Brewed from high quality glutinous rice. With its rich and sophisticated flavors and aromas, it is ideal for sweet and sour dishes, as a dipping sauce or dressing for steamed crabs, cold dishes and dumplings. This caramel-colored vinegar is milder than Western vinegars. It has a salty, slightly acidic flavor. Ideal for rice, marinades, and noodle salads.
Black vinegar (jit cho). Like Italy's balsamic vinegar, it can vary in flavor, sweetness, and viscosity. The best vinegar, Perhaps the most popular and favorite Chinese black vinegar is Chinkiang vinegar, originating in the Jiangsu province. Made from water, glutinous rice and salt, Chinkiang vinegar is widely used in China, especially in the North and South, where dumplings are doused with the tart and mouth-puckering condiment, and meats are glazed with the black vinegar along with ginger and anise seed. Chinese vinegars are milder than western vinegars having a sweet fragrance of rice.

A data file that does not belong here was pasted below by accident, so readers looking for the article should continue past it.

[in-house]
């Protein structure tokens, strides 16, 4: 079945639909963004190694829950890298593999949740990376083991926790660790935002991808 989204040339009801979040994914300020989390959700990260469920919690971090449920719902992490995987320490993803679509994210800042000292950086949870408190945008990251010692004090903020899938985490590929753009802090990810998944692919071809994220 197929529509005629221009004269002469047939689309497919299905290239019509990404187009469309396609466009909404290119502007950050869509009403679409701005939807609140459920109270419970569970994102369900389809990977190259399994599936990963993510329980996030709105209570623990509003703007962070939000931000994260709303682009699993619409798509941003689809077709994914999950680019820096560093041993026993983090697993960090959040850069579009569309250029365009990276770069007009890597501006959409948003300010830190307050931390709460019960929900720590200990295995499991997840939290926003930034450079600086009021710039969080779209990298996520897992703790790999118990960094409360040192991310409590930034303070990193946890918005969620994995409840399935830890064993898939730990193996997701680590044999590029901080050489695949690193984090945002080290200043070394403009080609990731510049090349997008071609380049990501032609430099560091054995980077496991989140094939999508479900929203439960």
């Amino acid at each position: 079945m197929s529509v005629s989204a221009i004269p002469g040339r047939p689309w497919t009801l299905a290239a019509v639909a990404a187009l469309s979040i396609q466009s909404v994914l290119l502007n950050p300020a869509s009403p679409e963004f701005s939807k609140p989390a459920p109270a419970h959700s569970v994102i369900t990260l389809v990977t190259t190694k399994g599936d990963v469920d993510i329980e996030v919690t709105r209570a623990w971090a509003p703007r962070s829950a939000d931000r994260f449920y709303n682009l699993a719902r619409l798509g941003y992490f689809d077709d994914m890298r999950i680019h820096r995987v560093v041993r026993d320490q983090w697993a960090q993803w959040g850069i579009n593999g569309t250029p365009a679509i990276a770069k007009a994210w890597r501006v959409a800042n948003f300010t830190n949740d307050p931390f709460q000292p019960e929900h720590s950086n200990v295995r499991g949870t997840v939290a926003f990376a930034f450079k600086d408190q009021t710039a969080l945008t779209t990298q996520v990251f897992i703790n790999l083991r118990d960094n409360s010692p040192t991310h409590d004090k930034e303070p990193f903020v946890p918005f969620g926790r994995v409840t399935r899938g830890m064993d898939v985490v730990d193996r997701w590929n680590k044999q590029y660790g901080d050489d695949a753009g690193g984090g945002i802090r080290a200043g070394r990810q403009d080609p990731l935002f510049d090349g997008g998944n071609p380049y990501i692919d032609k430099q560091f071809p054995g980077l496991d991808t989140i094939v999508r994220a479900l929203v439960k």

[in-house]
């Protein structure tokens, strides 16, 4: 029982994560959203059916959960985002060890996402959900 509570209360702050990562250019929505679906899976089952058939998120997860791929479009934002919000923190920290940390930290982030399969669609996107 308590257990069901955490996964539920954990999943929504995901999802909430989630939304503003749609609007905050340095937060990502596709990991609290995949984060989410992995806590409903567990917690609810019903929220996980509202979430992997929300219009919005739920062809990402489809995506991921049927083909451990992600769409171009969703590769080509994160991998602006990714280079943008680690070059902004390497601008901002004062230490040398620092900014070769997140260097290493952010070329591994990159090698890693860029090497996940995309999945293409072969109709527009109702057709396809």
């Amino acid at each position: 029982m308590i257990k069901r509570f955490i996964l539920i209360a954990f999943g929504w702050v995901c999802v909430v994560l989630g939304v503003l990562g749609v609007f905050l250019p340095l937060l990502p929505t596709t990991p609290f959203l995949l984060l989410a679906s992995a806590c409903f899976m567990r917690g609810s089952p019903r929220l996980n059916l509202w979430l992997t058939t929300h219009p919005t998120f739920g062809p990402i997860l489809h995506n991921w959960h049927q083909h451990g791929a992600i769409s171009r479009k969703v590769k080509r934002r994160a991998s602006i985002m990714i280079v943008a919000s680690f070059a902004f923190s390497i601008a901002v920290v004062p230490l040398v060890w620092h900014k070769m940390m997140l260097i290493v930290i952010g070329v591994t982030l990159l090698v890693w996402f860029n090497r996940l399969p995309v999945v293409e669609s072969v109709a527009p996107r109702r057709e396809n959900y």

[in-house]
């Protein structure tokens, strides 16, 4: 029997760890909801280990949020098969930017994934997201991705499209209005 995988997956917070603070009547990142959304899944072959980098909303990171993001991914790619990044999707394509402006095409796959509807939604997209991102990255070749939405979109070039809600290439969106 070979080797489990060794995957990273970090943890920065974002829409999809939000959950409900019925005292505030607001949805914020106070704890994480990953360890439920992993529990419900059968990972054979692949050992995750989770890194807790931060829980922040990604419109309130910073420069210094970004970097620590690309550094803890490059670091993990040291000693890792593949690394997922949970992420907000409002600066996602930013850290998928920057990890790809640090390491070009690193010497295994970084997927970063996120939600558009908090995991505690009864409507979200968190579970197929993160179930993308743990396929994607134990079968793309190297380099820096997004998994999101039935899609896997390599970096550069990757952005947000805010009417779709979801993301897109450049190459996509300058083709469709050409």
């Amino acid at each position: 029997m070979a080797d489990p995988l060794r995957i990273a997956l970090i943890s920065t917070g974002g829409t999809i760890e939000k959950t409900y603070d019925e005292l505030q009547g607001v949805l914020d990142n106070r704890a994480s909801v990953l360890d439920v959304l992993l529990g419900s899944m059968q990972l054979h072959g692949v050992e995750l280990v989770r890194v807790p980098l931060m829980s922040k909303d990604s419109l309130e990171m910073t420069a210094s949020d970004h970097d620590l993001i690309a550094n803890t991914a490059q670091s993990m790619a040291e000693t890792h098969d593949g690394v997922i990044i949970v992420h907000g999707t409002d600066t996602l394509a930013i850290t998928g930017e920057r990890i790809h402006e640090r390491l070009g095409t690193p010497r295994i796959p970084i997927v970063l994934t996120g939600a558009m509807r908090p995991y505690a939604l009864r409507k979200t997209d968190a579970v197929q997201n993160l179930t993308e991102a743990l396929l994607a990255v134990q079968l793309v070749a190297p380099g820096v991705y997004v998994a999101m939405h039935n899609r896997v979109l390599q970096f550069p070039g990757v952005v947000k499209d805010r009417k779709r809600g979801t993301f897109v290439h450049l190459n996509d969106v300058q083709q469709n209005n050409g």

The better black vinegars are well aged and display a complex, smoky flavor. Black vinegar is less tart than white vinegar
Chefs in Shanxi region, near Beijing, add it to just about everything. They cannot poach an egg without adding vinegar. Chinkiang vinegar or zhenjiang xiangcu which translates to Fragrant Vinegar of Zhenjiang, won the French Laurier d'Or de la Qualite Internationale in 1985. Traditionally this type of vinegar is used by the Chinese in braised dishes, with noodles, as a dip or a seasoning, and is added to soups. Chinkiang vinegar is a dark, slightly sweet rice vinegar with a smoky flavor.
There are three basic types of Chinese rice vinegar - black, red and white -as well as sweetened black vinegars. Black rice vinegar is similar to balsamic vinegar, while red vinegar has both a sweet and tart taste. White vinegar is the closest in acidity and flavor to regular vinegar.
There are no hard and fast rules, but black vinegar is generally recommended for braised dishes and as a dipping sauce, red vinegar for soups, noodle and seafood dishes, and white for sweet and sour dishes and for pickling. In recipes, rice vinegar is sometimes also called "rice wine vinegar."